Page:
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    Russian Transport Aircraft fleet (VTA)

    Tsavo Lion
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    Post  Tsavo Lion on Tue Nov 19, 2019 3:25 am

    What other engine could they use?
    the same engines used on Il-76MD-90A: PS-90s could be on smaller, & PD-14s on basic IL-106s. https://en.wikipedia.org/wiki/Aviadvigatel_PS-90
    https://en.wikipedia.org/wiki/Aviadvigatel_PD-14

    Most of their fighter jet aircraft are twin engined so what sort of safety or design issues are you expecting?
    They are planning to replace the four engines on the Il-96 with these new engines and they only need two.
    It'll be more safety in #s; a large cargo plane better have 2 extra engines- if any 2 go out, 2 will remain to complete or abort the mission w/o crashing.

    The danger there is that funding to get them air worthy might disappear into pockets and on to Swiss bank accounts and the aircraft might not be as reliable as they hope...
    AFAIK they r airworthy now & well maintained. Ther r also plenty of KC-10 Extenders/MD-11Fs/B-747-400Fs that can lift 77,110kg/90,787kg/112,760kg/124,330kg:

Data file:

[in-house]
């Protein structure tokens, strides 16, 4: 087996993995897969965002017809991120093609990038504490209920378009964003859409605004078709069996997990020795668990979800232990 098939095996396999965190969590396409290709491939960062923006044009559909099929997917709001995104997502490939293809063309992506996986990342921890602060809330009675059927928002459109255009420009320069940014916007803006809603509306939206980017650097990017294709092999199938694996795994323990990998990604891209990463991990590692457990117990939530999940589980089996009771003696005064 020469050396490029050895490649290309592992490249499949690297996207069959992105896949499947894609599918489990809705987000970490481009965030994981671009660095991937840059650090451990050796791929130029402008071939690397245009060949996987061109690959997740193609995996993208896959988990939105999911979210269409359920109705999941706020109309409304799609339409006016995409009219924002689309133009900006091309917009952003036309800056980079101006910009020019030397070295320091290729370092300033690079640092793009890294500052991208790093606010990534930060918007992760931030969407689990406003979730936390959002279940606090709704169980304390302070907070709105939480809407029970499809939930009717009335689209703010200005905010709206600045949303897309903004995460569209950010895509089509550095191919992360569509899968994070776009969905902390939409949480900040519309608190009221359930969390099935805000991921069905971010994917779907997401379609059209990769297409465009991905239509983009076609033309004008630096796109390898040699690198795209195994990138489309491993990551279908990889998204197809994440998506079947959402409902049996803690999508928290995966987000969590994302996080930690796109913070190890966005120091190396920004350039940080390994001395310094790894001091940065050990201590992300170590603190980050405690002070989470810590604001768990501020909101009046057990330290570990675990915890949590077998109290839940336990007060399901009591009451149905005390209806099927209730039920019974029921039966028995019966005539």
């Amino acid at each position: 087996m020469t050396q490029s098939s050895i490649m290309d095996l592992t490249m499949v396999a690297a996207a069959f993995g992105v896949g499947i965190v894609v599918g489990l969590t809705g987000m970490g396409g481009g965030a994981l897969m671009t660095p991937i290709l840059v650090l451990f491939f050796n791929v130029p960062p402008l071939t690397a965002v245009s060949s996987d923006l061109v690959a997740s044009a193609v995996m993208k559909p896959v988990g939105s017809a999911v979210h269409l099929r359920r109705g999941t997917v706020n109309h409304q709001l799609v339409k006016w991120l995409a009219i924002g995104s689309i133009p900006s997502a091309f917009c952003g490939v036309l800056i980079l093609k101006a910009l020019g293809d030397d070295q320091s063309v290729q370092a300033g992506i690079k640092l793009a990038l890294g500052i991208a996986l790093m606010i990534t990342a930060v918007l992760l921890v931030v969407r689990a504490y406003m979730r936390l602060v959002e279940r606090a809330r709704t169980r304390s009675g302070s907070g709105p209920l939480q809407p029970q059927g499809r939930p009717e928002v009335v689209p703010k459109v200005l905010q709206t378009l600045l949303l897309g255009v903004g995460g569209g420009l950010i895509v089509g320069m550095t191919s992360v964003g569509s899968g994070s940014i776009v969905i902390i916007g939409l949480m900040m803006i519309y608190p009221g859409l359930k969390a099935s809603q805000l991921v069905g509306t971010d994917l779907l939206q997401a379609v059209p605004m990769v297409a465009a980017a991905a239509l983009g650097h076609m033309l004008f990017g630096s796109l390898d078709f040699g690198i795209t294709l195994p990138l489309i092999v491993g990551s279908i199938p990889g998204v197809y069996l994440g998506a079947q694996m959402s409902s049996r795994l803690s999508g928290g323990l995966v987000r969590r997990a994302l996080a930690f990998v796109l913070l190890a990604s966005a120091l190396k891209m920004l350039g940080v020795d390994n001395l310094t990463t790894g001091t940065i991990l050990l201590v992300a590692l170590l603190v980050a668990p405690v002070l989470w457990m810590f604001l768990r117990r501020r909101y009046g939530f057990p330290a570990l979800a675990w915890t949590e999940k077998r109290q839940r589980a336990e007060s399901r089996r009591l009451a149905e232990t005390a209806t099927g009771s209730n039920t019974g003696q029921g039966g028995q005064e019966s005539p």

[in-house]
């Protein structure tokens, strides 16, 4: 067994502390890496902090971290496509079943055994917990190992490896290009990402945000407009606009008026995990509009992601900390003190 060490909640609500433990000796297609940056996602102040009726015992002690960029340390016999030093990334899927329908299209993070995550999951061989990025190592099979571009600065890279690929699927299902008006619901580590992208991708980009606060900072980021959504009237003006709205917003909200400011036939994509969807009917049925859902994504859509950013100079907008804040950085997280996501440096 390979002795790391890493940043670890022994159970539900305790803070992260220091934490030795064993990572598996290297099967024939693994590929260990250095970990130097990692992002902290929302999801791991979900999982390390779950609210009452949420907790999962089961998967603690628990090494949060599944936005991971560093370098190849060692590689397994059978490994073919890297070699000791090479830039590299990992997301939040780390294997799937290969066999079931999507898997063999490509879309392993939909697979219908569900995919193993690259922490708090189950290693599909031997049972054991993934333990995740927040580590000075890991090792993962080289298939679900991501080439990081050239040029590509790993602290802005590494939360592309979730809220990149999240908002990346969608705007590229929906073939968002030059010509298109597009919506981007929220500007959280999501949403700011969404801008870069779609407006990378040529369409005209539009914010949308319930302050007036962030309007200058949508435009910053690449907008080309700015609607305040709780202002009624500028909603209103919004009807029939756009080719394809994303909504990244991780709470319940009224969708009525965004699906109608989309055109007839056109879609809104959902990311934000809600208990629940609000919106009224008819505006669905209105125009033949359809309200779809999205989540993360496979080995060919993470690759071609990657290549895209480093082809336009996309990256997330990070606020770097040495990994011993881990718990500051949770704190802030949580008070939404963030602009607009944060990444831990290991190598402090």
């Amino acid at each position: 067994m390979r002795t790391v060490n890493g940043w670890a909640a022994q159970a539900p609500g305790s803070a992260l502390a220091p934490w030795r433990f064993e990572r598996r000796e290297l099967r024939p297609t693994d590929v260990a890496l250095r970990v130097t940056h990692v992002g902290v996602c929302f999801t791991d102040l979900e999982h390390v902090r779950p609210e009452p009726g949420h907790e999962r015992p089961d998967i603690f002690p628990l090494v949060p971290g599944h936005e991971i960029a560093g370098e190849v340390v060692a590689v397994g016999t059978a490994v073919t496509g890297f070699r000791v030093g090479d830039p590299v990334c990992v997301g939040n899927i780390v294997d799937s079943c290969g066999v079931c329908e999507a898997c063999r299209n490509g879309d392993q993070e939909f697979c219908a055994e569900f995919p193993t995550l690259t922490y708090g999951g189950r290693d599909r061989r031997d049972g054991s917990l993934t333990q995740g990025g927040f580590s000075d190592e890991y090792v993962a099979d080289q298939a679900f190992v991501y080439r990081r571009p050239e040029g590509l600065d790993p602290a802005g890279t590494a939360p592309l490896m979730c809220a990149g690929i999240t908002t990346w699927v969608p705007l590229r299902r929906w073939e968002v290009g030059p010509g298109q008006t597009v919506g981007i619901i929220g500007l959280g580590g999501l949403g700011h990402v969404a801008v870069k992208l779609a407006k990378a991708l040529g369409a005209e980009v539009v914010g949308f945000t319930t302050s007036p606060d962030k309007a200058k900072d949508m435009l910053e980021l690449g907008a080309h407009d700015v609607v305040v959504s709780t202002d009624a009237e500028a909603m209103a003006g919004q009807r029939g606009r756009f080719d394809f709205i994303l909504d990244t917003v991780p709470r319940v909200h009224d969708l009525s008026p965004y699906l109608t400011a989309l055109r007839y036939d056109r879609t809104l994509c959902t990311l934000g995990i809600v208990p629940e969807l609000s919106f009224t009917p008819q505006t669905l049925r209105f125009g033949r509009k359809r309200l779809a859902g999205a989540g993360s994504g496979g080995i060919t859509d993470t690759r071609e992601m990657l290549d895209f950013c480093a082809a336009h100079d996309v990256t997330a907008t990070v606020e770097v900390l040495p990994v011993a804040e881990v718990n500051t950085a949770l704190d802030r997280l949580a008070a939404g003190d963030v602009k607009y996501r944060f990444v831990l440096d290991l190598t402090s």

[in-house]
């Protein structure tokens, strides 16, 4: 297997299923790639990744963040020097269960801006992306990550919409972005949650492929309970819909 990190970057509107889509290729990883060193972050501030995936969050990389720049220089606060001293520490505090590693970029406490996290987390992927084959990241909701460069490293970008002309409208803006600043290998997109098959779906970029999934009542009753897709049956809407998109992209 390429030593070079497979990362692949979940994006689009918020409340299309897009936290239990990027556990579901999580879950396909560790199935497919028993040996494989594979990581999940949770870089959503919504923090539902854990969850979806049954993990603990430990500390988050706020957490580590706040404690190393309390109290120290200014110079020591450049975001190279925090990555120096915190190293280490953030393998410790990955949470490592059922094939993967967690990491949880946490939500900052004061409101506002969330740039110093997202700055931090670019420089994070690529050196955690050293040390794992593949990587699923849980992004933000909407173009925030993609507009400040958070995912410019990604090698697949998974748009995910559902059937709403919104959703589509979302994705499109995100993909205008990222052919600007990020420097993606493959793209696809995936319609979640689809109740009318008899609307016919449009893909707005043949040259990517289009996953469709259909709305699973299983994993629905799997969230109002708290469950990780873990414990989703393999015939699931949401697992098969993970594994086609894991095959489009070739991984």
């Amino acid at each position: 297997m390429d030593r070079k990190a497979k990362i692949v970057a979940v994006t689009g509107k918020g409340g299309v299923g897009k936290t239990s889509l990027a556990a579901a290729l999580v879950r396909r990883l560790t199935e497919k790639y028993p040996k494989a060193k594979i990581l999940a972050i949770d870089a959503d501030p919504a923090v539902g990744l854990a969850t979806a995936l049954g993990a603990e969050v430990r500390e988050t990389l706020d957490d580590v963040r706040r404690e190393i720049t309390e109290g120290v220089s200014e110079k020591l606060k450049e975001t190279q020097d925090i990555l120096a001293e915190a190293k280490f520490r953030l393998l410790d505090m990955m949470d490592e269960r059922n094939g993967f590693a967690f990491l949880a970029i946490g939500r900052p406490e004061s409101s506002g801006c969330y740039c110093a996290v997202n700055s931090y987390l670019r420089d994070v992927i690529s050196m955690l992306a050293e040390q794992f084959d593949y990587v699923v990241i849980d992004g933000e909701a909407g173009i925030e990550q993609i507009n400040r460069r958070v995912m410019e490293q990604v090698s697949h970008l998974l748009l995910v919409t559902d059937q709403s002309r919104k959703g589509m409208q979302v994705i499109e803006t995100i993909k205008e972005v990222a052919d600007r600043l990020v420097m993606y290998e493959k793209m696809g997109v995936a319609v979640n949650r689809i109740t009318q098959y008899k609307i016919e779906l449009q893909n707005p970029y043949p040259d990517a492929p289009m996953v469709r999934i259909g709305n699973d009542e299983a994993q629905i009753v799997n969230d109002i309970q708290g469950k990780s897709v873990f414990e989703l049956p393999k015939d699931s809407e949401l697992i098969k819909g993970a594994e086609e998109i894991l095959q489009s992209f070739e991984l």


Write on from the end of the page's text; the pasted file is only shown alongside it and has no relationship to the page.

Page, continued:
https://en.wikipedia.org/wiki/McDonnell_Douglas_KC-10_Extender#KC-10_Extender

    https://en.wikipedia.org/wiki/McDonnell_Douglas_MD-11#Variants

    https://en.wikipedia.org/wiki/Boeing_747-400#747-400F

    https://en.wikipedia.org/wiki/Boeing_747-400#747-400ERF

    https://en.wikipedia.org/wiki/Boeing_747#Operators
    GarryB
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    Post  GarryB on Tue Nov 19, 2019 10:44 am

    the same engines used on Il-76MD-90A: PS-90s could be on smaller, & PD-14s on basic IL-106s.

    You understand what you are saying? The most powerful model PS-90s are about 16 tons thrust and are used on the 62 ton capacity Il-476 aircraft, but you think the Il-106 could operate with 4 x 14 ton thrust engines??? When the original Il-76 (40-45 ton payload) has 12 ton thrust engines and the upgraded Il-476 with a 62 ton payload capacity has 4 x 16 ton thrust engines that the Il-106 with a payload capacity to replace the An-22 with an 80 ton capacity, so the Il-106 will need to be at least 80-90 ton capacity and could be 100-110 ton capacity only need four 14 ton thrust engines to do the job?

    Really?

    The Il-106 would need at the very least four 24 ton thrust engines which would give it a thrust margin of safety, but two 35 ton thrust engines would probably work too.

    It'll be more safety in #s; a large cargo plane better have 2 extra engines- if any 2 go out, 2 will remain to complete or abort the mission w/o crashing.

    Many things that will disable an engine like lack of fuel or fuel system failure will cause all engines to fail so having extra engines wont help.